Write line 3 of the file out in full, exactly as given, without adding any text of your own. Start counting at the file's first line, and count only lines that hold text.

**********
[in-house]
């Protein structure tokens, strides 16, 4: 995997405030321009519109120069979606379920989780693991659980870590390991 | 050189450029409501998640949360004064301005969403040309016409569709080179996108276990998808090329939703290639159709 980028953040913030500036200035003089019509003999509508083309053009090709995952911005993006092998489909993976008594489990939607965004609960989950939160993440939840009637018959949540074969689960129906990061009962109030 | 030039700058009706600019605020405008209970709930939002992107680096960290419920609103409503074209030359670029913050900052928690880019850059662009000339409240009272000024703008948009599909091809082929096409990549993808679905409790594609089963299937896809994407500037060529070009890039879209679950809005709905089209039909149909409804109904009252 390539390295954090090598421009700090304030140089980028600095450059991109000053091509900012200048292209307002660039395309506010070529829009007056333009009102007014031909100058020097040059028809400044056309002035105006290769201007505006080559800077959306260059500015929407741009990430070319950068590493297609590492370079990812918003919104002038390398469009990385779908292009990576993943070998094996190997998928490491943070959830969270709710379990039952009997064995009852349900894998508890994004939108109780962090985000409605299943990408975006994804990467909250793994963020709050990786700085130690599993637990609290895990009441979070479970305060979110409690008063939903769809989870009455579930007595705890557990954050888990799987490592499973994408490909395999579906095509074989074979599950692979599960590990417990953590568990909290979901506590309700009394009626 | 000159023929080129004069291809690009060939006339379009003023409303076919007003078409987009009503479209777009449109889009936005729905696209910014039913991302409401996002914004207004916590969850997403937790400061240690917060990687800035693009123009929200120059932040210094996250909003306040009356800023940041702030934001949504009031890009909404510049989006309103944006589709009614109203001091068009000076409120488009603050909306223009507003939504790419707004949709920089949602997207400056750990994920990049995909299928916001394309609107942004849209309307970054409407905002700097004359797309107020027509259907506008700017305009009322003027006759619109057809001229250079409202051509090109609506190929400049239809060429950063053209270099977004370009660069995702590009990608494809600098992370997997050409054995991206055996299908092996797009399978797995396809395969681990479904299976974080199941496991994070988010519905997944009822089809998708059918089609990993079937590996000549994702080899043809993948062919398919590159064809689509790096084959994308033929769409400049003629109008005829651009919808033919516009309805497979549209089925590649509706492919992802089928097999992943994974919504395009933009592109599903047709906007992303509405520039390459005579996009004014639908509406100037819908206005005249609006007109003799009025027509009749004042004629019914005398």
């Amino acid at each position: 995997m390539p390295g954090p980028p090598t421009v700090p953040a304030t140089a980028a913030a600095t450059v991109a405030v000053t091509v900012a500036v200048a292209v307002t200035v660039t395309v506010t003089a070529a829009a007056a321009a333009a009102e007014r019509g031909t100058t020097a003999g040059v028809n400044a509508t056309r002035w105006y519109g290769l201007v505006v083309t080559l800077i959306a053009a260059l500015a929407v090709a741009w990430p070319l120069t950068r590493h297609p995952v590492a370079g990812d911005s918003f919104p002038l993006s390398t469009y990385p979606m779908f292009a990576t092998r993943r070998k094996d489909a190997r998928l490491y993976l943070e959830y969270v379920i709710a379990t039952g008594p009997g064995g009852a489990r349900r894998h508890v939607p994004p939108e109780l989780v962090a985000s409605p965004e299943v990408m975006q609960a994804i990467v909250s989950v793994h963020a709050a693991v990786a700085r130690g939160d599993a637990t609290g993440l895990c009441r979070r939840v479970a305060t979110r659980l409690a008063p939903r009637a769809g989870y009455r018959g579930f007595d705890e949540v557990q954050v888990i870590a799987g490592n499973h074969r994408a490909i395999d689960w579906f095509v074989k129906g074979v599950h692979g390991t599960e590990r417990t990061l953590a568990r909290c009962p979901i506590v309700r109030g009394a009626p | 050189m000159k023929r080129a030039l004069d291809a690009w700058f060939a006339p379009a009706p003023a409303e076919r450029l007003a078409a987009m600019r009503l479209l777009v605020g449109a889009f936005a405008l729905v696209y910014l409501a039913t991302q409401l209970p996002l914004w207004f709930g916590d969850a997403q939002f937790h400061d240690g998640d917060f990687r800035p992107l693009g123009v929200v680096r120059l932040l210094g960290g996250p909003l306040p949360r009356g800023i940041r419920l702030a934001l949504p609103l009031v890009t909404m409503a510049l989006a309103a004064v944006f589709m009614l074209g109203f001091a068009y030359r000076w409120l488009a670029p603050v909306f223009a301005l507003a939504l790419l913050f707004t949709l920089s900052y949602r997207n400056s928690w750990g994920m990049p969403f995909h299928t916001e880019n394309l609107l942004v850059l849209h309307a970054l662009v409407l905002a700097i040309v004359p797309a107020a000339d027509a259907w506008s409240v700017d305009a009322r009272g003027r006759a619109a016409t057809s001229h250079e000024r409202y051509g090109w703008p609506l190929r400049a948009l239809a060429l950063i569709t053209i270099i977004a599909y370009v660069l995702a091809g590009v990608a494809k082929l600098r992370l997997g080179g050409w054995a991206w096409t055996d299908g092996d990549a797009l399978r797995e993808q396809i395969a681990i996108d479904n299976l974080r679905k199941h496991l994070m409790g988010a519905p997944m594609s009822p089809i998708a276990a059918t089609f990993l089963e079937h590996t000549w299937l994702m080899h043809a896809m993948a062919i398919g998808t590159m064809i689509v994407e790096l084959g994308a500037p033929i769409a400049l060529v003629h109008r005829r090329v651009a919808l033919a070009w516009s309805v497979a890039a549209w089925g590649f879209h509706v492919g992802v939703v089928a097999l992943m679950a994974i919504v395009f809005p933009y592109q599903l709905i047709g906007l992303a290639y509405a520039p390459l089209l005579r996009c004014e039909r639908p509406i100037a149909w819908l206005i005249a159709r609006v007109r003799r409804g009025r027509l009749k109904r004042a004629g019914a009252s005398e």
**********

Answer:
């Amino acid at each position: 995997m390539p390295g954090p980028p090598t421009v700090p953040a304030t140089a980028a913030a600095t450059v991109a405030v000053t091509v900012a500036v200048a292209v307002t200035v660039t395309v506010t003089a070529a829009a007056a321009a333009a009102e007014r019509g031909t100058t020097a003999g040059v028809n400044a509508t056309r002035w105006y519109g290769l201007v505006v083309t080559l800077i959306a053009a260059l500015a929407v090709a741009w990430p070319l120069t950068r590493h297609p995952v590492a370079g990812d911005s918003f919104p002038l993006s390398t469009y990385p979606m779908f292009a990576t092998r993943r070998k094996d489909a190997r998928l490491y993976l943070e959830y969270v379920i709710a379990t039952g008594p009997g064995g009852a489990r349900r894998h508890v939607p994004p939108e109780l989780v962090a985000s409605p965004e299943v990408m975006q609960a994804i990467v909250s989950v793994h963020a709050a693991v990786a700085r130690g939160d599993a637990t609290g993440l895990c009441r979070r939840v479970a305060t979110r659980l409690a008063p939903r009637a769809g989870y009455r018959g579930f007595d705890e949540v557990q954050v888990i870590a799987g490592n499973h074969r994408a490909i395999d689960w579906f095509v074989k129906g074979v599950h692979g390991t599960e590990r417990t990061l953590a568990r909290c009962p979901i506590v309700r109030g009394a009626p | 050189m000159k023929r080129a030039l004069d291809a690009w700058f060939a006339p379009a009706p003023a409303e076919r450029l007003a078409a987009m600019r009503l479209l777009v605020g449109a889009f936005a405008l729905v696209y910014l409501a039913t991302q409401l209970p996002l914004w207004f709930g916590d969850a997403q939002f937790h400061d240690g998640d917060f990687r800035p992107l693009g123009v929200v680096r120059l932040l210094g960290g996250p909003l306040p949360r009356g800023i940041r419920l702030a934001l949504p609103l009031v890009t909404m409503a510049l989006a309103a004064v944006f589709m009614l074209g109203f001091a068009y030359r000076w409120l488009a670029p603050v909306f223009a301005l507003a939504l790419l913050f707004t949709l920089s900052y949602r997207n400056s928690w750990g994920m990049p969403f995909h299928t916001e880019n394309l609107l942004v850059l849209h309307a970054l662009v409407l905002a700097i040309v004359p797309a107020a000339d027509a259907w506008s409240v700017d305009a009322r009272g003027r006759a619109a016409t057809s001229h250079e000024r409202y051509g090109w703008p609506l190929r400049a948009l239809a060429l950063i569709t053209i270099i977004a599909y370009v660069l995702a091809g590009v990608a494809k082929l600098r992370l997997g080179g050409w054995a991206w096409t055996d299908g092996d990549a797009l399978r797995e993808q396809i395969a681990i996108d479904n299976l974080r679905k199941h496991l994070m409790g988010a519905p997944m594609s009822p089809i998708a276990a059918t089609f990993l089963e079937h590996t000549w299937l994702m080899h043809a896809m993948a062919i398919g998808t590159m064809i689509v994407e790096l084959g994308a500037p033929i769409a400049l060529v003629h109008r005829r090329v651009a919808l033919a070009w516009s309805v497979a890039a549209w089925g590649f879209h509706v492919g992802v939703v089928a097999l992943m679950a994974i919504v395009f809005p933009y592109q599903l709905i047709g906007l992303a290639y509405a520039p390459l089209l005579r996009c004014e039909r639908p509406i100037a149909w819908l206005i005249a159709r609006v007109r003799r409804g009025r027509l009749k109904r004042a004629g019914a009252s005398e």